The Cleveland Browns are committed to improving the Cleveland community and did so by building and dedicating a new playground at the Phillis Wheatley Association of Cleveland this past Tuesday.
The playground at the Phillis Wheatley Association of Cleveland was part of the team’s 14th annual Hometown Huddle partnership with the United Way of Greater Cleveland.
“As soon as we came here, we saw a playground structure that was very outdated and through this project, it was replaced by a beautiful structure,” said Renee Harvey, vice president of community outreach for the Browns. “The work that’s done here at Phillis Wheatley speaks to a lot of positive things that are taking place in Greater Cleveland.”
Several players participated in the build, including wide receivers
Former Browns Frank Stams, John Thierry, Ernie Kellermann, Al Jenkins and Tom Cousineau also participated in the build.
“The players always come out to support many initiatives in the community and this is a great way to get them acclimated not only with the Greater Cleveland area, but also their community and the importance of the role that they have and that can be done given their position,” Harvey said. “It’s great to have them out there to support us and they really enjoy themselves when they’re out here. We always get more out of it than we give.”
With the help of more than 100 volunteers, the playground included a wave slide, double slide, ramp climber, rock wall climber and was designed to give Cleveland-area children a safe place to play. The playground also has an ADA (Americans with Disabilities Act) friendly transfer station with step and handholds, a stepping pod and balance beam.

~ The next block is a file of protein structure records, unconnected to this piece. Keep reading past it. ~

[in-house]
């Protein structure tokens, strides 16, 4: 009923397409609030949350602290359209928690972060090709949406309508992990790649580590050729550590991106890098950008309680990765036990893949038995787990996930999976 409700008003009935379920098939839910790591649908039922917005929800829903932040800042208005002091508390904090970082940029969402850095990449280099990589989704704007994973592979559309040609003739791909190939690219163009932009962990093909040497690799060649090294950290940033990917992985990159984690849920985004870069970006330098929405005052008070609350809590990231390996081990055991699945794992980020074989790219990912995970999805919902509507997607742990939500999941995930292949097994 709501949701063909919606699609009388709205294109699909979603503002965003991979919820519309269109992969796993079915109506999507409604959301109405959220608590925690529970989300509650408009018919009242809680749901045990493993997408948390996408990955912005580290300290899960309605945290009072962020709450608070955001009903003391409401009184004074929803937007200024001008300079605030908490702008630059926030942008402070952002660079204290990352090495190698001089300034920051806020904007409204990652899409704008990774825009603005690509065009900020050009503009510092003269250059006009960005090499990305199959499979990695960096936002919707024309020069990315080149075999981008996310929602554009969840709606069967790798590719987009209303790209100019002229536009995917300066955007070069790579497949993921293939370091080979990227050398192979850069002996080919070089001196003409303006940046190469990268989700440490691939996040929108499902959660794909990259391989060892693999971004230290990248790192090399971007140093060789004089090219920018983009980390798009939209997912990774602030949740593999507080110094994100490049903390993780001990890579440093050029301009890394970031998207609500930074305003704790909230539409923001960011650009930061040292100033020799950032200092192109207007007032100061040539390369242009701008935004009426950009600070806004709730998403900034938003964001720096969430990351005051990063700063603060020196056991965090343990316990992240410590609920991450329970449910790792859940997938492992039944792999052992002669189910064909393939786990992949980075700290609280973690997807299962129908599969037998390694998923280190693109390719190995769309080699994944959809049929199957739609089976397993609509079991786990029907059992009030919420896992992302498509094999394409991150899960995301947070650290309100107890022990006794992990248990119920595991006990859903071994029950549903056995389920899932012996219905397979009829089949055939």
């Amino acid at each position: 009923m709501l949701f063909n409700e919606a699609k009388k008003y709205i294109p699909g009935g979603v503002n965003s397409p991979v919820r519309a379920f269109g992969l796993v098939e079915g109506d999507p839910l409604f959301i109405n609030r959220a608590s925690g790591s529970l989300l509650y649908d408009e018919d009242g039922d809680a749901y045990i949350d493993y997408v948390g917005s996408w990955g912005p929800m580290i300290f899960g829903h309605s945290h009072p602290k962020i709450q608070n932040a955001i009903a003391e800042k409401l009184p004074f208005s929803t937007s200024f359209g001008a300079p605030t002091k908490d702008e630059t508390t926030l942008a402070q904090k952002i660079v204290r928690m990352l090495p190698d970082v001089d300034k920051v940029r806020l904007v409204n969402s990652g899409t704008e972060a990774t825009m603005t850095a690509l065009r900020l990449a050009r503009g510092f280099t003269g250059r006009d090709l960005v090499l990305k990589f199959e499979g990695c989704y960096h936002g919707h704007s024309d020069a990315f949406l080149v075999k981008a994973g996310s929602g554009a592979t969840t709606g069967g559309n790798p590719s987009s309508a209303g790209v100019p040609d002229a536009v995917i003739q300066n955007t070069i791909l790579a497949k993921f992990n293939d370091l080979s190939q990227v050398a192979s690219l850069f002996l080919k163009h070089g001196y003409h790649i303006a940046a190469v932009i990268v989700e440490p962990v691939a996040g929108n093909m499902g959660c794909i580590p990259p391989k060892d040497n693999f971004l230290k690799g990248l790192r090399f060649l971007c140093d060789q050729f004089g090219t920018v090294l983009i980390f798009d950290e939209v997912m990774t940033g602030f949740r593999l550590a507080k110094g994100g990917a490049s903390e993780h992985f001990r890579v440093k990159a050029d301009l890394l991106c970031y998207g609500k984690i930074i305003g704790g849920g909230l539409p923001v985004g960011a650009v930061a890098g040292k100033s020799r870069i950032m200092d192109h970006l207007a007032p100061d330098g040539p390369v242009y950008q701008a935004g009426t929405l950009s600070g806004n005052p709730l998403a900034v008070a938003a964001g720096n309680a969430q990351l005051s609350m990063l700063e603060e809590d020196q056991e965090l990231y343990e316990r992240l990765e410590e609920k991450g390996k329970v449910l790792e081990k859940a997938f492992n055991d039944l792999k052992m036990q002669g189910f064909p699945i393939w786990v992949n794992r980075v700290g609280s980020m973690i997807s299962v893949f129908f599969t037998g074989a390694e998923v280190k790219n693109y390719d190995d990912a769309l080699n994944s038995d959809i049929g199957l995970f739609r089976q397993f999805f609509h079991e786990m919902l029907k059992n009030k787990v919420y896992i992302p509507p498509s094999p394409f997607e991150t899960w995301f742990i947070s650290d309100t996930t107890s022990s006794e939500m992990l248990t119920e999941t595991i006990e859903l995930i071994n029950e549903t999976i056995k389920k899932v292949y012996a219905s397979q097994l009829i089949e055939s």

The volunteers came from the Browns’ organization, alumni and civic leaders, as well as United Way board members, staff of Huntington National Bank and Medical Mutual -- a United Way Campaign Co-Chair.
“When organizations such as United Way and the Browns and some of our local corporate institutions all come together, great progress can be made and that’s exactly what you saw on Tuesday,” said Harvey.
The Phillis Wheatley Association celebrated its 100th anniversary last year and has served the city of Cleveland through its Camp Mueller program, the Sutphen School of Music and Day Care/Head Start program. The Association has served the elderly, as well as more than 110 children ranging in age from 18 months to 12 years with its preschool and half-day programs during the school year.
Since returning to the National Football League in 1999, the Browns have partnered with the United Way every fall for the annual Hometown Huddle project where the two organizations combine their efforts to build playgrounds and safe recreational spaces for children around the City of Cleveland.
The Hometown Huddle is United Way’s National NFL Day of Caring. Through their partnership with the United Way of Greater Cleveland, the Browns have constructed 14 new playgrounds in Cleveland.
To learn more about Phillis Wheatley Association visit http://pwacleveland.org/home.
The Cleveland Browns Hometown Huddle is in association with Cleveland Clinic, and is also part of the Browns Play 60 movement which encourages kids to get 60 minutes of activity a day. The Cleveland Browns Play 60 program is in association with Cleveland Clinic, Medical Mutual and American Dairy Association Mideast and Fuel Up to Play 60.